“All right, then. Fact: Bill said that he would never harm a lady. Fact: you agree that he would not either. Therefore, he cannot be the one to have done the deed nor order it done.”
“Okay; see, that’s not a fact. That is conjecture.”
“Is it? I don’t think so. I have …”
“A feeling? You said that before. What does that mean?”
The pair exited the warehouse, but Camilla did not speak until she was quite sure that no one could hear her.
“I … We … know people by their souls, Thomas. When I touched your hand, I knew that you were a good man. I also knew that you have a troubled past and that you have lost someone close to you.”
Tom’s look was a mix of shock and concern, but, before he could say anything, she continued: “I did not look deeply into you. I did not look into your memories; I could have, but, because I respect you, and you did not give me permission, I did not. All I knew was that you cared about what happened to Patricia, for whatever reason you had, and so …”
“And so that was your lure to get me involved in this …”
“You did not have to.”
He stopped walking: “You know, I feel like I was pushed into this. That you and Tera conspired to get me involved and make me stay in it.”
“No. I did not. I gave you the card. I gave you the chance to walk away. You decided that you needed to find out more and you came into our world. Do not confuse the sight of an open door with walking through it. You had the choice. You made it.”
Tom wanted to rant at her, but her logic was sound. He did poke his nose in, and he was deep in it now. With a sigh, he asked, “How much do you know about Bill and his son?”
“Enough to know that Bill has not killed anyone, ever. I can say the same for Billy, as well.”
“Okay, explain that … in simple words so that my mind doesn’t break.”
Camilla laced her hands together and explained, “If you are dark, or have been touched by the dark, if you have killed or done something that serves the dark and makes it gain power, you are marked, in your soul, with that. If I touch someone like that, I’ll know. The same is true of someone who has been touched by the light, but it is different.”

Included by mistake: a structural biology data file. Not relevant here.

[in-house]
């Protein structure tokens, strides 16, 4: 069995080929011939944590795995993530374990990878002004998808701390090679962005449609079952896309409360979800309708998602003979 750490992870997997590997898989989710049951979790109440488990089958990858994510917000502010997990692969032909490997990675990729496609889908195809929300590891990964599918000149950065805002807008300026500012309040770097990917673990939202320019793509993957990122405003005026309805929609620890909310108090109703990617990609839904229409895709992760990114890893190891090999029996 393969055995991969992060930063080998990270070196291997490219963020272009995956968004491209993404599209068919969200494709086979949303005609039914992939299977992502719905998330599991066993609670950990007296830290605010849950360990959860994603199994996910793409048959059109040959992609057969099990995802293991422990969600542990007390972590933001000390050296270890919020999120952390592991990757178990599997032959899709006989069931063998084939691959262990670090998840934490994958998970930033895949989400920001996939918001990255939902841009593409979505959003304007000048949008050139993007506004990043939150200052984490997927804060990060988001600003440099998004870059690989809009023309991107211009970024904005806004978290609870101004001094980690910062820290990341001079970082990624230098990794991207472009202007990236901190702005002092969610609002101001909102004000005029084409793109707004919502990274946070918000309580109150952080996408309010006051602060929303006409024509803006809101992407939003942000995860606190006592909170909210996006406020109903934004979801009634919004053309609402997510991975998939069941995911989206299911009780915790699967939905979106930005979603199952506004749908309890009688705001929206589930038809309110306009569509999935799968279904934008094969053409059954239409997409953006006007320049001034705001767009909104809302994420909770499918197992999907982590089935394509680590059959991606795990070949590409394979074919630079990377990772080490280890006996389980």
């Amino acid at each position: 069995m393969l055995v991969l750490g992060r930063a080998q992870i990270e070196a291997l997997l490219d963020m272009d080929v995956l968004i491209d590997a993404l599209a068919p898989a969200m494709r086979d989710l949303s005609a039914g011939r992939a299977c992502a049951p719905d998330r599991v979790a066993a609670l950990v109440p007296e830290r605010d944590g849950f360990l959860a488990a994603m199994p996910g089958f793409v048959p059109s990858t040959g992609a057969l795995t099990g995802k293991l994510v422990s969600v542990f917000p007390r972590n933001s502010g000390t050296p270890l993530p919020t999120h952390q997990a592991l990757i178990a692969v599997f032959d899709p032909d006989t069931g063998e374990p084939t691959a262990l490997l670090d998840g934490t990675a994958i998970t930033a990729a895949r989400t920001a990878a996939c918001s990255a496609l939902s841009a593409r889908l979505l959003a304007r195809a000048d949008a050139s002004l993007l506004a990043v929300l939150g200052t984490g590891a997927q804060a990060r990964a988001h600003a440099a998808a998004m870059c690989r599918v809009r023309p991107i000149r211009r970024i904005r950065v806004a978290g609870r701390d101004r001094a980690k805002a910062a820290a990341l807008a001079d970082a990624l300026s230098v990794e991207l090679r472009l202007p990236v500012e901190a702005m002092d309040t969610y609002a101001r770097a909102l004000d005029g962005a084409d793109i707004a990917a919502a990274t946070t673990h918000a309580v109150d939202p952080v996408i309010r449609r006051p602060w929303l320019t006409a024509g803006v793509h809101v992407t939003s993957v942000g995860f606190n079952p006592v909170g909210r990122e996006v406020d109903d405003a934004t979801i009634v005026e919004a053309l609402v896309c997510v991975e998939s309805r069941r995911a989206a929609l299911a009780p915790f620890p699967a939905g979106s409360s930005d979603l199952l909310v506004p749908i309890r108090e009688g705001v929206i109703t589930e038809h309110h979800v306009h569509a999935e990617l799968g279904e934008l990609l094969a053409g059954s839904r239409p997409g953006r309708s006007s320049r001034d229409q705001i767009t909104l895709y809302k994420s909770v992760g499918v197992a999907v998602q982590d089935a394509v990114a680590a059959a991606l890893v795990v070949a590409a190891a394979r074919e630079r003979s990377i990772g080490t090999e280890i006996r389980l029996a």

“Weird. Sort of sounds like you are a divining rod.”
She giggled a bit: “Divine I am not. Or at least I do not appear to be.”
Tom couldn’t help the smile, “Right. I forgot about that.’
“What most people, generally, are shades of grey. That’s normal, and what we expect. But there are always exceptions to that rule. If either of them had killed, they would not be grey; they would be dark. I don’t sense that in either of them.”
“So, you give them a pass?”
“I give them more than a pass: there is nothing in them that even hints they are involved. But …”
“I asked Billy for a favor.”
That stopped Tom in his tracks. Pinching the bridge of his nose, he asked, “What kind of favor?”
“I can’t say.”
“Oh come on. He’s a suspect in spite of your feelings about him. You can’t just go and trust someone because …”
“I can and I did. In the end I gave him some comfort and, in response to that, he agreed to do something for me. He will. He’s as honourable as his father.”
“Did you tell him anything more than what Bill knows?”
“No. We did talk about his mother a while. He misses her. He does not want to lose his father as well.”
Tom stared off into space for a time before ending the conversation with, “We don’t have the evidence to clear Bill. Right now, he’s the only suspect we’ve got.”
“Then we should find more.”
Tom smiled again, “Right. Look Camilla, I know that you … work … differently then we do. I get that. But you have to see that we have rules and laws here and I have to enforce them. That means that without a piece of paper, a videotape, a confession … hell, anything at all that points me away from Bill, I’m going to arrest him real soon.”
“You will be wrong then.”
“I’ll have to live with that.”
“You will not be able to. I can see that.”
“I know. But that’s part of the job. Sometimes, I think that I sold my soul for the job.”
With that confession, Tom whistled for a cab. It didn’t take long for one to pull up to the curb. He opened the door and let her go in first. As she did so, Camilla told him, with a serious tone in her voice, “You cannot sell that which is held by another Thomas.”
He climbed into the cab, gave their destination and, as they drove away, Tom’s memories came back to haunt him again … as they always did.